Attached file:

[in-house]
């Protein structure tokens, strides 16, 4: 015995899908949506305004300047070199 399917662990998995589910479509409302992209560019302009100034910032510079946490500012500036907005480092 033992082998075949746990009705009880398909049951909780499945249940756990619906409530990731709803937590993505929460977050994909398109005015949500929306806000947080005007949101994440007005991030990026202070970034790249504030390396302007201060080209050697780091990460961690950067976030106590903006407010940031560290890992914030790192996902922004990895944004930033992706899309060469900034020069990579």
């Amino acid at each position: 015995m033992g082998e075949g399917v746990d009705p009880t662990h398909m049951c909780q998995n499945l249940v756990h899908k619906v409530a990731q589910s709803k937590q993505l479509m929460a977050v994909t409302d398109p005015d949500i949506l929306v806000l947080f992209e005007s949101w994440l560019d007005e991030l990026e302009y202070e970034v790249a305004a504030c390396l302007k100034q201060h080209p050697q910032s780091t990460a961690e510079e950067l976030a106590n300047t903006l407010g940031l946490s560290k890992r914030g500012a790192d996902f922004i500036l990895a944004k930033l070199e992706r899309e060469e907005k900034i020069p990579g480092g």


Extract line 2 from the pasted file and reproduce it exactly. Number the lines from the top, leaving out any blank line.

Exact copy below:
């Protein structure tokens, strides 16, 4: 015995899908949506305004300047070199 399917662990998995589910479509409302992209560019302009100034910032510079946490500012500036907005480092 033992082998075949746990009705009880398909049951909780499945249940756990619906409530990731709803937590993505929460977050994909398109005015949500929306806000947080005007949101994440007005991030990026202070970034790249504030390396302007201060080209050697780091990460961690950067976030106590903006407010940031560290890992914030790192996902922004990895944004930033992706899309060469900034020069990579």